The general glucose transporter in the body is insulin. Its main function is binding to the cell membrane which opens up the cell for the transfer of glucose from the body. This mechanism makes use of insulin receptors. The insulin receptors consist of two receptor subunits which are located outside the cell membrane and two sub units that penetrate the cell membrane. The extra cellular (outside the cell) and the intracellular (inside the cell) subunits are bonded together chemically. It is the exrracellular sub units that contain a binding site for insulin (Robin). The insulin binds to the extra cellular sub units and this activates a chemical reaction. This chemical reaction travels inside the cells through the linked subunits. Through this mechanism, chemical signals are sent to proteins within the cell. This causes them to change their activity and this initiates the movement of glucose transporters inside the cell membrane. Through this, glucose is transported inside the cell. When the insulin binds to the cell, the vesicles are able to travel rapidly into the cell membrane. Here they are able to fuse with the cell membrane and insert the glucose transporters. When the level of blood glucose is low insulin cease to bind to the cell receptors, the vesicles disengages and they travel back to the cell cytoplasm.
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Energy gradient involved
The transfer of glucose inside the cell membrane involves the process of facilitated diffusion. This is the use of a protein to facilitate the movement of molecules across the membrane .It may involve molecules passing through channels within the protein or the proteins changing shape hence allowing the molecules to pass. The diagram below shows facilitated diffusion:
Fig 1.Facilitated diffusion in a cell membrane. Purves et al.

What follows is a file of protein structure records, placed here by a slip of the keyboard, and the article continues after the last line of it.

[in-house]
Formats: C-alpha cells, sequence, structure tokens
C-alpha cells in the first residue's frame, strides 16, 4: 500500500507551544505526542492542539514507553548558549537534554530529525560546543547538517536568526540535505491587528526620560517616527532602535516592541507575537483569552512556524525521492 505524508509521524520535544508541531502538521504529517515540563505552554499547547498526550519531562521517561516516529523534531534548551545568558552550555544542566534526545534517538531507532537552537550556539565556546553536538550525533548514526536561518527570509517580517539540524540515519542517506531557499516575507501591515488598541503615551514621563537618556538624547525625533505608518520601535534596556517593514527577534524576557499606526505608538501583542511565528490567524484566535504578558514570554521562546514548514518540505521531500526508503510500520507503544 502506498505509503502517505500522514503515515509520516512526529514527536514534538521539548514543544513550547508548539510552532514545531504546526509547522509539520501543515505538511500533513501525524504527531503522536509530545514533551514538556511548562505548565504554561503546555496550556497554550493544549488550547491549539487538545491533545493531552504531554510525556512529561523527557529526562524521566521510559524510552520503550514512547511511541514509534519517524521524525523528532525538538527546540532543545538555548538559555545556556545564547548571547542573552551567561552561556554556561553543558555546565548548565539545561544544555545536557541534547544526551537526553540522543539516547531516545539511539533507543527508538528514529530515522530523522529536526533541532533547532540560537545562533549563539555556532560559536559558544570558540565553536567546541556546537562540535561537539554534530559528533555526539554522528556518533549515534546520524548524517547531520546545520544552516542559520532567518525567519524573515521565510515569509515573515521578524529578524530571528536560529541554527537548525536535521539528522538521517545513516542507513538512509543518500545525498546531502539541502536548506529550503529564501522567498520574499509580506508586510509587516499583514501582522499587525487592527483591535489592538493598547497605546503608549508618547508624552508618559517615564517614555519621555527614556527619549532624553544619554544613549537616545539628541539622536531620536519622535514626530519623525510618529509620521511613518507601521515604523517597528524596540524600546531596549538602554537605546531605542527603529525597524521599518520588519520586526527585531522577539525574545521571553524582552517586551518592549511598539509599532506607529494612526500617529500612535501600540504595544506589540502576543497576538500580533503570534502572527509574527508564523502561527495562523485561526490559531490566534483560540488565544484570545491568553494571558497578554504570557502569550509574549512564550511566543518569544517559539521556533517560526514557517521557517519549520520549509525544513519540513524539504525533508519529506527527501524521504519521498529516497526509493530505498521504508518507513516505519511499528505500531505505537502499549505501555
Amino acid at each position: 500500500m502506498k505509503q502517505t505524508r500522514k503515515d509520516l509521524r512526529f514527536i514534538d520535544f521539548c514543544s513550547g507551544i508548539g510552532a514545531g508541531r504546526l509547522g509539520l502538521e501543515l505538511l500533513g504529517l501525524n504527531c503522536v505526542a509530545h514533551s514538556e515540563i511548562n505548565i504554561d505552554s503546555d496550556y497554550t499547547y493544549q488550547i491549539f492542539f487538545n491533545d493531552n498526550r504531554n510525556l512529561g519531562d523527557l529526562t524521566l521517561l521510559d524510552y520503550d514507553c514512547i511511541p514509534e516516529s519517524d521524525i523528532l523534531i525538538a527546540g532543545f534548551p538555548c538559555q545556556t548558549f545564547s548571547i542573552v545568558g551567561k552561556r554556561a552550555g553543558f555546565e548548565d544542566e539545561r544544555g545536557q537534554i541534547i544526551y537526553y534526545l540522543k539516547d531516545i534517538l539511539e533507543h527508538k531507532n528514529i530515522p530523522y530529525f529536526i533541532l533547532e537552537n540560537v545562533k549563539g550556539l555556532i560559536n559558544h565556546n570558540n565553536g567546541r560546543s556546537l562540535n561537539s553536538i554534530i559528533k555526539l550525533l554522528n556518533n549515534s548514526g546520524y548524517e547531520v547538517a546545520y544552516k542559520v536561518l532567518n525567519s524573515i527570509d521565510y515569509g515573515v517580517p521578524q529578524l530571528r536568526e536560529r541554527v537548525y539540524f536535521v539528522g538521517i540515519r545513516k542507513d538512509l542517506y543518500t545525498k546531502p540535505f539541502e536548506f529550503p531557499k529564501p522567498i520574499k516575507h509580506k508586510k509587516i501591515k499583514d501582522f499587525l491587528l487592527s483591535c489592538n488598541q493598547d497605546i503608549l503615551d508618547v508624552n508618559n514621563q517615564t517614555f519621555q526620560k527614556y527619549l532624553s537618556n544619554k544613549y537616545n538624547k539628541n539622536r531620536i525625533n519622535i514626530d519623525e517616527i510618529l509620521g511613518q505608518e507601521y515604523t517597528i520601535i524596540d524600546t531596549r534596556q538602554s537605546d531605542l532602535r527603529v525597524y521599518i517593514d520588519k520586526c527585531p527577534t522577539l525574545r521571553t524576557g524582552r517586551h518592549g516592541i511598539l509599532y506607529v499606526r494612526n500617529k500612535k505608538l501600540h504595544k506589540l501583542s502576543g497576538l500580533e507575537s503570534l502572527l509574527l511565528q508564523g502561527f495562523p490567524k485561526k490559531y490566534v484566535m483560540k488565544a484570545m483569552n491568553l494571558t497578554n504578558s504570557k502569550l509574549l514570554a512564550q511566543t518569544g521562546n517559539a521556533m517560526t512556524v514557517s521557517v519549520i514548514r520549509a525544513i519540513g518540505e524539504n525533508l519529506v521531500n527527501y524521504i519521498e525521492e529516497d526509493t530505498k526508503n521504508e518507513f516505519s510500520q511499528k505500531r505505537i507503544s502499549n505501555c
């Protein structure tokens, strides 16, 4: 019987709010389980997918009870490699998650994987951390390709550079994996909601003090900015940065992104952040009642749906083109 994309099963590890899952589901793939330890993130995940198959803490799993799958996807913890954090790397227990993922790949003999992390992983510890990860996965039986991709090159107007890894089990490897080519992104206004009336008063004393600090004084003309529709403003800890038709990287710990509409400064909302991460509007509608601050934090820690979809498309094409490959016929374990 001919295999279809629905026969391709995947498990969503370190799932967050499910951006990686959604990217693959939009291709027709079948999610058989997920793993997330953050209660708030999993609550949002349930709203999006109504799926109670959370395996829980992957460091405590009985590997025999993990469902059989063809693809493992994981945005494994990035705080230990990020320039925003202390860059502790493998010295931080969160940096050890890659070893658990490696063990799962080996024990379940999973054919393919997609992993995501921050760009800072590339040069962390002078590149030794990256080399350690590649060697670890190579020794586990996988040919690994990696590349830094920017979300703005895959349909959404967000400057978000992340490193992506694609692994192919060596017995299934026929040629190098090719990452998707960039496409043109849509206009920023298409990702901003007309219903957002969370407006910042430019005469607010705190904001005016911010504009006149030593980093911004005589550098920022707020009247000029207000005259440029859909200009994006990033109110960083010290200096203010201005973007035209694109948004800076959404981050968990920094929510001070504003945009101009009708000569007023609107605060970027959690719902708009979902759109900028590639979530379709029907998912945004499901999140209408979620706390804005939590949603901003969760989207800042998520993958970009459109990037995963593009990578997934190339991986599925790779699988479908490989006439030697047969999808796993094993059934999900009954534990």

Once inside, glucose is burned and heat is produced together with adenosine triphosphate (ATP). The process of burning glucose to create energy is accomplished through a process called aerobic metabolism. To complete the process, oxygen is a prerequisite. The oxygen is obtained from the blood and it enters the cell together with the glucose. The glucose is burned using oxygen by the mitochondria (Kapit 122). Heat and adenosine triphosphate (ATP) are released. The ATP produced can be stored or released depending on the requirements of the cell. But the conversion of glucose into energy may or may not require oxygen i.e. it can be an anaerobic metabolism or aerobic metabolism. Those cells without mitochondria e.g. the red blood cells convert glucose into energy without the use of oxygen. Muscle cells require most of the energy in our bodies. They contain mitochondria hence convert energy aerobically. But even when the levels of oxygen are depleted the muscle cells are able to produce energy anaerobically .But anaerobic process produces lactic acid which makes the muscles ache.
Glucose is important in the body for the cell to survive. This is through providing energy to the cell. In doing this, the human body is assured of survival. Insulin produced by the pancreas helps to maintain the levels of glucose at required levels. It is also important in that its activities enable the cell to access the glucose. The amount of insulin produced depends on the levels of glucose in the body. The high the levels of glucose, the more insulin will be produced. Through facilitated diffusion, insulin is able to transport glucose inside the cell.